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Intelligent Tutoring System for Non-Native, Low-Literacy Individuals

Francisco IacobelliPI: Francisco Iacobelli

Visiting Associate Professor of Computer Science - Northwestern University
Associate Professor of Computer Science - Northeastern Illinois University

Faculty Profile

Conversational systems (e.g., Siri, Alexa, Google assistant) are increasingly used for educational purposes but biases prevent their effective use by those who need them the most: individuals with low levels of literacy and educational attainment. 

An important issue in large scale learning models is biases in data and design decisions. The data selected to build systems on, and the way that data is presented impacts who can understand a system and inversely, who can be understood by the system; and ultimately the learning gains of the target user. This is especially true among minority groups, wherein a model may be trained on, and present data in a way that is not conducive to learning for members of that group. In the case of low-literacy minority individuals, system designers may attribute issues with a system’s performance to the user’s inability to articulate commands correctly or comprehend instructions, while users would attribute performance issues to the system’s inability to communicate with them.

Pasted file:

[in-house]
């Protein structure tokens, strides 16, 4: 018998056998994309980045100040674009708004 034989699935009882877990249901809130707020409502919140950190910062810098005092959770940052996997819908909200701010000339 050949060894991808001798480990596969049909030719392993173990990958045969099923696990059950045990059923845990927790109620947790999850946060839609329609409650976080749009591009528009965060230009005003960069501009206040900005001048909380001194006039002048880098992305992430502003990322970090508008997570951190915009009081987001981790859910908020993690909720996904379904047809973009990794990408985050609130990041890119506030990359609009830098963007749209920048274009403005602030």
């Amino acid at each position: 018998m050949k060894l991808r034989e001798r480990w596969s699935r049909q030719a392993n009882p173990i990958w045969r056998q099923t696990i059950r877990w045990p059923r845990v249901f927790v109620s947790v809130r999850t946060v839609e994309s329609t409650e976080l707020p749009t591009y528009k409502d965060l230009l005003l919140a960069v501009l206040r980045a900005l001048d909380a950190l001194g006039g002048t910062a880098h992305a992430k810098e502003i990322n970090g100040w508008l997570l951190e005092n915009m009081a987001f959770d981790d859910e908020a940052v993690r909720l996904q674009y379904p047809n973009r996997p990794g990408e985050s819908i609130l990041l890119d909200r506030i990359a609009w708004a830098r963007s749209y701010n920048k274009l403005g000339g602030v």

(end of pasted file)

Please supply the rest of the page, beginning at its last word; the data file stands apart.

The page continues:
This project is a case study that will consist of the design of an intelligent tutoring system for low-literacy Latina breast cancer survivors. The system will train the women on breast cancer survivorship skills. Developing a system to accomplish this specific task is also intended to provide a framework for developing future learning models and conversational systems that respect cultural norms and linguistic practices of minority populations. This project also intends to provide a standard framework for end-to-end design of intelligent systems that target minority populations, at scale.

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